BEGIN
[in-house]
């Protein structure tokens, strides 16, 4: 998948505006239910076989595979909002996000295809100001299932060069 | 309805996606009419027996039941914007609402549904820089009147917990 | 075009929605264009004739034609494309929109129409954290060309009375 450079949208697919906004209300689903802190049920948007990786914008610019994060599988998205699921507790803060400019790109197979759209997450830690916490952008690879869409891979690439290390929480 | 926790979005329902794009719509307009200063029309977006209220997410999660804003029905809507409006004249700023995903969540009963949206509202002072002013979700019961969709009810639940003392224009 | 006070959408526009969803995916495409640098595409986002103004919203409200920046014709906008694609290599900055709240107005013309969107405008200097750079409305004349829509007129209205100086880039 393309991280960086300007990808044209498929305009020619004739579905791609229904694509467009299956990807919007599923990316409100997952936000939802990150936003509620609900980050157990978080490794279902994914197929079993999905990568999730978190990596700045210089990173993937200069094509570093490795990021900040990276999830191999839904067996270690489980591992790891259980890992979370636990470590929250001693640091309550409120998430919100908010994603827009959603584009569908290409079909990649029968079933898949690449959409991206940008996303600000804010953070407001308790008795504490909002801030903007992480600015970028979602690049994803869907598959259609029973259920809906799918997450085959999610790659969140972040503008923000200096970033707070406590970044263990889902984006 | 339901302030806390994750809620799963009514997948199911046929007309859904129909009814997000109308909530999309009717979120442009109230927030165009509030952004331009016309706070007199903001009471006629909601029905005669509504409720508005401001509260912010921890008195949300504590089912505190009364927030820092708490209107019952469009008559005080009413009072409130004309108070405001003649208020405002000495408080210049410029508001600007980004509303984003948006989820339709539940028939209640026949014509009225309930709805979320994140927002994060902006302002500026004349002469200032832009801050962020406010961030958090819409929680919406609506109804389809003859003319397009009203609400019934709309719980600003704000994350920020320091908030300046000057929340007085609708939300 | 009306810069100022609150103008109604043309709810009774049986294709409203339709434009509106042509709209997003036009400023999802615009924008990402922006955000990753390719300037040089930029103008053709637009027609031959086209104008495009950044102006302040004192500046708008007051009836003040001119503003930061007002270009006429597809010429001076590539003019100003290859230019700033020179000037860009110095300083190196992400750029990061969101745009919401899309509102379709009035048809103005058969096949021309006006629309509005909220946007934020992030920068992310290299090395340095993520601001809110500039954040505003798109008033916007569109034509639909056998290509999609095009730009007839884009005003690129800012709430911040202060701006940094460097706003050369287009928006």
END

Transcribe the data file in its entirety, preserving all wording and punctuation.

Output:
[in-house]
């Protein structure tokens, strides 16, 4: 998948505006239910076989595979909002996000295809100001299932060069 | 309805996606009419027996039941914007609402549904820089009147917990 | 075009929605264009004739034609494309929109129409954290060309009375 450079949208697919906004209300689903802190049920948007990786914008610019994060599988998205699921507790803060400019790109197979759209997450830690916490952008690879869409891979690439290390929480 | 926790979005329902794009719509307009200063029309977006209220997410999660804003029905809507409006004249700023995903969540009963949206509202002072002013979700019961969709009810639940003392224009 | 006070959408526009969803995916495409640098595409986002103004919203409200920046014709906008694609290599900055709240107005013309969107405008200097750079409305004349829509007129209205100086880039 393309991280960086300007990808044209498929305009020619004739579905791609229904694509467009299956990807919007599923990316409100997952936000939802990150936003509620609900980050157990978080490794279902994914197929079993999905990568999730978190990596700045210089990173993937200069094509570093490795990021900040990276999830191999839904067996270690489980591992790891259980890992979370636990470590929250001693640091309550409120998430919100908010994603827009959603584009569908290409079909990649029968079933898949690449959409991206940008996303600000804010953070407001308790008795504490909002801030903007992480600015970028979602690049994803869907598959259609029973259920809906799918997450085959999610790659969140972040503008923000200096970033707070406590970044263990889902984006 | 339901302030806390994750809620799963009514997948199911046929007309859904129909009814997000109308909530999309009717979120442009109230927030165009509030952004331009016309706070007199903001009471006629909601029905005669509504409720508005401001509260912010921890008195949300504590089912505190009364927030820092708490209107019952469009008559005080009413009072409130004309108070405001003649208020405002000495408080210049410029508001600007980004509303984003948006989820339709539940028939209640026949014509009225309930709805979320994140927002994060902006302002500026004349002469200032832009801050962020406010961030958090819409929680919406609506109804389809003859003319397009009203609400019934709309719980600003704000994350920020320091908030300046000057929340007085609708939300 | 009306810069100022609150103008109604043309709810009774049986294709409203339709434009509106042509709209997003036009400023999802615009924008990402922006955000990753390719300037040089930029103008053709637009027609031959086209104008495009950044102006302040004192500046708008007051009836003040001119503003930061007002270009006429597809010429001076590539003019100003290859230019700033020179000037860009110095300083190196992400750029990061969101745009919401899309509102379709009035048809103005058969096949021309006006629309509005909220946007934020992030920068992310290299090395340095993520601001809110500039954040505003798109008033916007569109034509639909056998290509999609095009730009007839884009005003690129800012709430911040202060701006940094460097706003050369287009928006």